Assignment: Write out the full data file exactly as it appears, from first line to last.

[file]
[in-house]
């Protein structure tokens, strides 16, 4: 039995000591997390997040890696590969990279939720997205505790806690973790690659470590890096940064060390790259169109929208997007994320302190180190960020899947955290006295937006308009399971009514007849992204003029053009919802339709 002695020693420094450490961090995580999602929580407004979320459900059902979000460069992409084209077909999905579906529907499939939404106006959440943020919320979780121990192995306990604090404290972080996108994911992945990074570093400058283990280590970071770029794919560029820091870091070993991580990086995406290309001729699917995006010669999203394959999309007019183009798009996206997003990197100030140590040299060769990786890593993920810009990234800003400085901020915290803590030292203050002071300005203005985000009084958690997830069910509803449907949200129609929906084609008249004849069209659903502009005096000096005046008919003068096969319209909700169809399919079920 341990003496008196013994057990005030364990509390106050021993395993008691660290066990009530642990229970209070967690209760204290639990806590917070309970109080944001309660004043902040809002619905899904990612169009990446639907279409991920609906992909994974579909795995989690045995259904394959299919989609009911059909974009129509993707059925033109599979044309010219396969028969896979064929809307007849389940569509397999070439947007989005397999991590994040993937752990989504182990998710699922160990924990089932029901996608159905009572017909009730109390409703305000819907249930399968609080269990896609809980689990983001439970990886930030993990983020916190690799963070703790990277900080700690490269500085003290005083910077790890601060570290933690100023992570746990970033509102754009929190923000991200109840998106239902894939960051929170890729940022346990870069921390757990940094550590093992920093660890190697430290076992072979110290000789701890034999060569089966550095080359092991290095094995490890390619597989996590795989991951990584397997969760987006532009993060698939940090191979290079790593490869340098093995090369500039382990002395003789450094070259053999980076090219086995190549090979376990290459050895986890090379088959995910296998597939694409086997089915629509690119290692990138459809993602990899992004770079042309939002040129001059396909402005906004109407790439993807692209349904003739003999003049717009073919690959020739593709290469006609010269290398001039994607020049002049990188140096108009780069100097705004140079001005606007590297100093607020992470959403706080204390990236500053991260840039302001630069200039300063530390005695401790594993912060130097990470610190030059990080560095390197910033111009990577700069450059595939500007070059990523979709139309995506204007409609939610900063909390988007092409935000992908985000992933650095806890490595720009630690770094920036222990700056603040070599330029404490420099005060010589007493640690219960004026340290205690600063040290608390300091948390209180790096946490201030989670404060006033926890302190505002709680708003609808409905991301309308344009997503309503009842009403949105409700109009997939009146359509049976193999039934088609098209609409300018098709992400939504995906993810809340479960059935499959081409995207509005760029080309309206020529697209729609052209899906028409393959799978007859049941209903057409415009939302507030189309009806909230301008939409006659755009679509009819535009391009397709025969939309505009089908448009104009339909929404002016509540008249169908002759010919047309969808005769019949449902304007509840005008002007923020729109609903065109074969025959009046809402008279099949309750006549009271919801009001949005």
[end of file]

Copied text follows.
[in-house]
């Protein structure tokens, strides 16, 4: 039995000591997390997040890696590969990279939720997205505790806690973790690659470590890096940064060390790259169109929208997007994320302190180190960020899947955290006295937006308009399971009514007849992204003029053009919802339709 002695020693420094450490961090995580999602929580407004979320459900059902979000460069992409084209077909999905579906529907499939939404106006959440943020919320979780121990192995306990604090404290972080996108994911992945990074570093400058283990280590970071770029794919560029820091870091070993991580990086995406290309001729699917995006010669999203394959999309007019183009798009996206997003990197100030140590040299060769990786890593993920810009990234800003400085901020915290803590030292203050002071300005203005985000009084958690997830069910509803449907949200129609929906084609008249004849069209659903502009005096000096005046008919003068096969319209909700169809399919079920 341990003496008196013994057990005030364990509390106050021993395993008691660290066990009530642990229970209070967690209760204290639990806590917070309970109080944001309660004043902040809002619905899904990612169009990446639907279409991920609906992909994974579909795995989690045995259904394959299919989609009911059909974009129509993707059925033109599979044309010219396969028969896979064929809307007849389940569509397999070439947007989005397999991590994040993937752990989504182990998710699922160990924990089932029901996608159905009572017909009730109390409703305000819907249930399968609080269990896609809980689990983001439970990886930030993990983020916190690799963070703790990277900080700690490269500085003290005083910077790890601060570290933690100023992570746990970033509102754009929190923000991200109840998106239902894939960051929170890729940022346990870069921390757990940094550590093992920093660890190697430290076992072979110290000789701890034999060569089966550095080359092991290095094995490890390619597989996590795989991951990584397997969760987006532009993060698939940090191979290079790593490869340098093995090369500039382990002395003789450094070259053999980076090219086995190549090979376990290459050895986890090379088959995910296998597939694409086997089915629509690119290692990138459809993602990899992004770079042309939002040129001059396909402005906004109407790439993807692209349904003739003999003049717009073919690959020739593709290469006609010269290398001039994607020049002049990188140096108009780069100097705004140079001005606007590297100093607020992470959403706080204390990236500053991260840039302001630069200039300063530390005695401790594993912060130097990470610190030059990080560095390197910033111009990577700069450059595939500007070059990523979709139309995506204007409609939610900063909390988007092409935000992908985000992933650095806890490595720009630690770094920036222990700056603040070599330029404490420099005060010589007493640690219960004026340290205690600063040290608390300091948390209180790096946490201030989670404060006033926890302190505002709680708003609808409905991301309308344009997503309503009842009403949105409700109009997939009146359509049976193999039934088609098209609409300018098709992400939504995906993810809340479960059935499959081409995207509005760029080309309206020529697209729609052209899906028409393959799978007859049941209903057409415009939302507030189309009806909230301008939409006659755009679509009819535009391009397709025969939309505009089908448009104009339909929404002016509540008249169908002759010919047309969808005769019949449902304007509840005008002007923020729109609903065109074969025959009046809402008279099949309750006549009271919801009001949005």